23 SES 13 A, What Kind Of Curriculum Agendas Are Being Carried In Today’s Global Curriculum Movements?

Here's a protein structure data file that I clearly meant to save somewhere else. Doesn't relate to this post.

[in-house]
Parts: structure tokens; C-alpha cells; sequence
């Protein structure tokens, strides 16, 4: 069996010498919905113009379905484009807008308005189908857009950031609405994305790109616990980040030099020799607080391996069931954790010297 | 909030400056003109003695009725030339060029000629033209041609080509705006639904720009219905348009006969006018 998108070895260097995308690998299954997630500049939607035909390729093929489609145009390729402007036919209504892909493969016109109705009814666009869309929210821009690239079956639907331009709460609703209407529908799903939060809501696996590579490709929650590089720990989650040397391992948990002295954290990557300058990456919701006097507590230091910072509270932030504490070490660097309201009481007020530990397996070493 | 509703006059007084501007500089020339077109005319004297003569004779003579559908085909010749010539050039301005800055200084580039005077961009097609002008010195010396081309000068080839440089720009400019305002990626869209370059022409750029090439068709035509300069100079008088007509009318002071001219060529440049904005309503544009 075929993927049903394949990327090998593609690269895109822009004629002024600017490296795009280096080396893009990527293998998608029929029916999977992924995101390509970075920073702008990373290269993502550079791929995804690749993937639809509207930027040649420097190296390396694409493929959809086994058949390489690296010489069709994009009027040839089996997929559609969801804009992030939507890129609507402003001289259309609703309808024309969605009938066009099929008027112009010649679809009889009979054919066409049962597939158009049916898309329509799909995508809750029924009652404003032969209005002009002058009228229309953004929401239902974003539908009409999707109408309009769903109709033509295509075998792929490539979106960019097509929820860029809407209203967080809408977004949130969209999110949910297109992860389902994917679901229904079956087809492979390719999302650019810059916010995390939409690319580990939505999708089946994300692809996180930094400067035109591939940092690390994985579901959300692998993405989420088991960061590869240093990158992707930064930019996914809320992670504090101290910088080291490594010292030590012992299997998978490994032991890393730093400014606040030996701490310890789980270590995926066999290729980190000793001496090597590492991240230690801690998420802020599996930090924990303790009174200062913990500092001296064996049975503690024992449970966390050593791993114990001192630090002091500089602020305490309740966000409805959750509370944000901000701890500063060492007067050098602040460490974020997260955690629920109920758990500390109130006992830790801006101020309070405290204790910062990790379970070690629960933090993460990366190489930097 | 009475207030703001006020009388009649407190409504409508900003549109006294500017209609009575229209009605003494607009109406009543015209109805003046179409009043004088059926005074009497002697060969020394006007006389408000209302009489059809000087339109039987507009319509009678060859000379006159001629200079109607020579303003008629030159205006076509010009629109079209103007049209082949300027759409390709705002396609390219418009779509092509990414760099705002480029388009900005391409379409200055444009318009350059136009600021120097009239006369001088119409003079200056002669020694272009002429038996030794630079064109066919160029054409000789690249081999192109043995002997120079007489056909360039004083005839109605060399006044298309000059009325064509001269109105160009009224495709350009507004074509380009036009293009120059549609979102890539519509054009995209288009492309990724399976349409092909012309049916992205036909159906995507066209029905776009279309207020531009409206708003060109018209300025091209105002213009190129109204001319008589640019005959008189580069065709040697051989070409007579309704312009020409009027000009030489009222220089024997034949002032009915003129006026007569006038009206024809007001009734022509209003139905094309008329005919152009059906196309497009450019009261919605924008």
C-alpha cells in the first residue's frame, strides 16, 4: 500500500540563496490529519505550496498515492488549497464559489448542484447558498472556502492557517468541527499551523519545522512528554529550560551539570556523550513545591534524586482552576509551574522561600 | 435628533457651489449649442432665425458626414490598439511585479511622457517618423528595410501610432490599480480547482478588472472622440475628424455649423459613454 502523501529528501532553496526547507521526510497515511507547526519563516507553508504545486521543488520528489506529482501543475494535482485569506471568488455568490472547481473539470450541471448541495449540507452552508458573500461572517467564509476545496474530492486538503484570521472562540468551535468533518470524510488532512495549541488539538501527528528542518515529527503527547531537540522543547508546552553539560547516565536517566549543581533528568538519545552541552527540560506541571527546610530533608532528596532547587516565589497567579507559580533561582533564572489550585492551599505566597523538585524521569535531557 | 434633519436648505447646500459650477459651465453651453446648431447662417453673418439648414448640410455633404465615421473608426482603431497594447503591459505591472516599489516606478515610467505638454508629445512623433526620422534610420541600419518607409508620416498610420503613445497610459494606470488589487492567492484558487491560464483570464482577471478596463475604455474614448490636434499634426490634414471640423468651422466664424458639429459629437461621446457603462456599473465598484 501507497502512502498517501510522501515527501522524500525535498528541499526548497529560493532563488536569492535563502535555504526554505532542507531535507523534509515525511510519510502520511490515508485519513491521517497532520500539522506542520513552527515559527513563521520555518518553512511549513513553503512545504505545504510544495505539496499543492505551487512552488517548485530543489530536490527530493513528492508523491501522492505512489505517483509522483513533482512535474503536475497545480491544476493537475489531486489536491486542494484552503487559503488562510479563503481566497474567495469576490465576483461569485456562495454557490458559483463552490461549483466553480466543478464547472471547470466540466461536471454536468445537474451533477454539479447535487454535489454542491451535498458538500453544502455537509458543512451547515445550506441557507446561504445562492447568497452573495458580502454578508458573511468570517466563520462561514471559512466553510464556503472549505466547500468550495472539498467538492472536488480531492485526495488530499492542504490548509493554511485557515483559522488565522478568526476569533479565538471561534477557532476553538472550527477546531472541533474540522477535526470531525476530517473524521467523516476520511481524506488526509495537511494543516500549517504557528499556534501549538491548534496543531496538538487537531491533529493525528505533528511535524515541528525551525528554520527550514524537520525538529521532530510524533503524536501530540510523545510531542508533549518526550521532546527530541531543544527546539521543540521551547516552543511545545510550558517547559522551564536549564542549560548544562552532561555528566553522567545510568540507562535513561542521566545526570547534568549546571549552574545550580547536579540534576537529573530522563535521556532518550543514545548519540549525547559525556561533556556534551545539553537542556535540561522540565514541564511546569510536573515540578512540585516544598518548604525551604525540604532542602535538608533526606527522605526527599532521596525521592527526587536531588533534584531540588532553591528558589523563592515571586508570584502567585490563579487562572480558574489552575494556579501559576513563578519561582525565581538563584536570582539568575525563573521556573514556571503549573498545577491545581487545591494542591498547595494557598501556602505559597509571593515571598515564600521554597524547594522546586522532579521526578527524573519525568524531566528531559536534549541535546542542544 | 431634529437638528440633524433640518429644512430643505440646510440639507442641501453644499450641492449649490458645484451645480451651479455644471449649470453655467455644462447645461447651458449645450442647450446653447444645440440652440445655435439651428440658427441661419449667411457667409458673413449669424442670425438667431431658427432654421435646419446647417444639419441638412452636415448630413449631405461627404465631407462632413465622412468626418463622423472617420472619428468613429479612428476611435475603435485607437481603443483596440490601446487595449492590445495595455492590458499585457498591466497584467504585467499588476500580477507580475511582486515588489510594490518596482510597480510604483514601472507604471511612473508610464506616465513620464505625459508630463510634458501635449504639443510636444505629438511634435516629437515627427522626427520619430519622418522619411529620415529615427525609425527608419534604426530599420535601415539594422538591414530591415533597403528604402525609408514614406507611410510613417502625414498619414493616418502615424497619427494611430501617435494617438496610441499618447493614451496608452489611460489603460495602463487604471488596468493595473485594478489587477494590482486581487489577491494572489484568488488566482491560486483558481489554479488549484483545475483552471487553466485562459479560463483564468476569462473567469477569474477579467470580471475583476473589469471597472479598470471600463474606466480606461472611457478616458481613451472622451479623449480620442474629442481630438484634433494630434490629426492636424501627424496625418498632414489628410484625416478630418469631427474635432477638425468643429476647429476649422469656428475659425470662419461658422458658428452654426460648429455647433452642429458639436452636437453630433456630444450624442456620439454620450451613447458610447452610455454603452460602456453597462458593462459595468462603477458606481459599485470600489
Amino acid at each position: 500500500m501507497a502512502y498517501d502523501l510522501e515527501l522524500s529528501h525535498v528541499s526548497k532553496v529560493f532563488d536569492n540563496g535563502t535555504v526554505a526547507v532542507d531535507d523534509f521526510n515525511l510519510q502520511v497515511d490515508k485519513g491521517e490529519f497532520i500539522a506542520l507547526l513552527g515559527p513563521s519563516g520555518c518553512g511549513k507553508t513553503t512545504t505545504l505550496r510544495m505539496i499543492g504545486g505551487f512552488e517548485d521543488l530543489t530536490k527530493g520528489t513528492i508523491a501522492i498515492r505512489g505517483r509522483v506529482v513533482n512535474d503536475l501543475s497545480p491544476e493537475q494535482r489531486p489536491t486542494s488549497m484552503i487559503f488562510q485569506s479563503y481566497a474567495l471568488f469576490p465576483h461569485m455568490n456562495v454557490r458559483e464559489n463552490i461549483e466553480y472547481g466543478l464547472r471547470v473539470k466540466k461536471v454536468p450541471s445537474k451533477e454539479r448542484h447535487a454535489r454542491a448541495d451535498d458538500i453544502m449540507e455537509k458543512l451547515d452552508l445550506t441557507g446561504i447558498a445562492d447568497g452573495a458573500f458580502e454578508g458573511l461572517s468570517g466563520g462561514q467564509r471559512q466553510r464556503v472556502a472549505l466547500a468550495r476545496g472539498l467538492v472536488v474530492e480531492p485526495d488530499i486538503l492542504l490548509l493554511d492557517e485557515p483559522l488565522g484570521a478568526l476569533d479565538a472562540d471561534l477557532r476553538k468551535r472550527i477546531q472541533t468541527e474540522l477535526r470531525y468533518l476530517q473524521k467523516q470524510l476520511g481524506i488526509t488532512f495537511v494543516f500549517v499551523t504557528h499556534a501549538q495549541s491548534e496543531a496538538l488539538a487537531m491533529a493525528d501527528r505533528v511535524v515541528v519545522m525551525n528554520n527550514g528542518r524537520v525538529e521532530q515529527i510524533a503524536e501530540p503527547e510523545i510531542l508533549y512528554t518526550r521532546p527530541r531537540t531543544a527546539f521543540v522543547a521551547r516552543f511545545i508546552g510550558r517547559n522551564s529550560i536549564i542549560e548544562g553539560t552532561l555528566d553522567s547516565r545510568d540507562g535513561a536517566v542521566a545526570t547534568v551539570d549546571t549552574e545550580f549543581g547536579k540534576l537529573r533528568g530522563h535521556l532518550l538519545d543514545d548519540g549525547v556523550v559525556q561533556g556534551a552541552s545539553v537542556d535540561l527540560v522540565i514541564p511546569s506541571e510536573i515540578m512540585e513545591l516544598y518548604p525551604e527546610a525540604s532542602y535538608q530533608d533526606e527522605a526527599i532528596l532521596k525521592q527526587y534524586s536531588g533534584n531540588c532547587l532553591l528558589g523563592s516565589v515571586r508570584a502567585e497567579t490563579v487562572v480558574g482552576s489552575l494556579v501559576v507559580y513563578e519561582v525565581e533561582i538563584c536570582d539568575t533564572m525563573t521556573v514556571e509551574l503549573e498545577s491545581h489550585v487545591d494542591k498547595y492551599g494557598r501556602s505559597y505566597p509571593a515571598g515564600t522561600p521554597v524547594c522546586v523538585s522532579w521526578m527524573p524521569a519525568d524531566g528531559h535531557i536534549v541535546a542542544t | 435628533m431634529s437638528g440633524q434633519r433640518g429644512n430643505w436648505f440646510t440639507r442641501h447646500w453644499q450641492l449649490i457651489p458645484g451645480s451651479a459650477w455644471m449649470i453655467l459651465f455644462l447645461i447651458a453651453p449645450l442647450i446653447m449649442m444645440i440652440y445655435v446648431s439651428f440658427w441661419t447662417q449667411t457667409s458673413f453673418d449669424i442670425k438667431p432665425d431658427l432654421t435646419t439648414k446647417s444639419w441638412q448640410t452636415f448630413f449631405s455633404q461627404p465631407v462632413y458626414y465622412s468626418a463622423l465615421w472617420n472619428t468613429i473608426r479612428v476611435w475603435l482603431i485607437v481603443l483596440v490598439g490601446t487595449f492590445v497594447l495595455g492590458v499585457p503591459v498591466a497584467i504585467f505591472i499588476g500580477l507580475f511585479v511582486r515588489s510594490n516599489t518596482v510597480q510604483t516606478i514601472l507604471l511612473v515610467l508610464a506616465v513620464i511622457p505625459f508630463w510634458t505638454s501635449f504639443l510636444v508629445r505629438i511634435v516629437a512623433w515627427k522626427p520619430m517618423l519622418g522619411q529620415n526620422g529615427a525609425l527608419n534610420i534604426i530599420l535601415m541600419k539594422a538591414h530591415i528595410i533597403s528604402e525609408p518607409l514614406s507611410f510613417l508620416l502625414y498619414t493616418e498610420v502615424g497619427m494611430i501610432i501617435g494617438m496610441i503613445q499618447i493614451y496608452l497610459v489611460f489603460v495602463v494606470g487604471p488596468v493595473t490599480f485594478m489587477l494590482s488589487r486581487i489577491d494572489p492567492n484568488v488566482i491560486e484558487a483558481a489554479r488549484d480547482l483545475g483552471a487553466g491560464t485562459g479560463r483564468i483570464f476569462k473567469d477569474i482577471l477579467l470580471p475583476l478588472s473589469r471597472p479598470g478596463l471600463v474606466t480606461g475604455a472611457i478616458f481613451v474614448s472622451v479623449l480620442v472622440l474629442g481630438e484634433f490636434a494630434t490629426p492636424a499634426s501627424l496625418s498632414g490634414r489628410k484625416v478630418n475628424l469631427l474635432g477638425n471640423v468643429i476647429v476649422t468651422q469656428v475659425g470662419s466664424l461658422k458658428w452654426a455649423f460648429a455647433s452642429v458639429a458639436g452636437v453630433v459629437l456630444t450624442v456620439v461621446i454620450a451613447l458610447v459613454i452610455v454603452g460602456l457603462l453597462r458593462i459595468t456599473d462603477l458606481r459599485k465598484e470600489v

My paper begins by contrasting the current curriculum reforms in England which emphasise all pupils' 'entitlement to knowledge' with the trends towards 'genericism' identified in the 2010 Special Issue of the EEJE which Lyn Yates and I edited and which arose from our symposium at ECER in Gothenburg in 2009. The paper will argue that two contrasting expressions of a 'universalist' model of the curriculum are emerging globally. One is centred around 'access to knowledge' and one around extending 'access to learning' to all. The first expression of universalism is embodied in disciplinary traditions and sees 'knowledge as entitlement for all'. It is widely criticised as being 'conservative and elitist in both its assumptions and likely consequences. The 'right to learn' version of universalism emphasises generic capabilities such as 'learning how to learn' and problem solving. It claims to free learning not only from the elitism of disciplines and their history in western colonial culture but that it respect all cultures and is applicable to all contexts. The paper contests the later view and argues that an 'entitlement to knowledge' must be the purpose of all education and the premise of any reform committed to social justice and greater equality.
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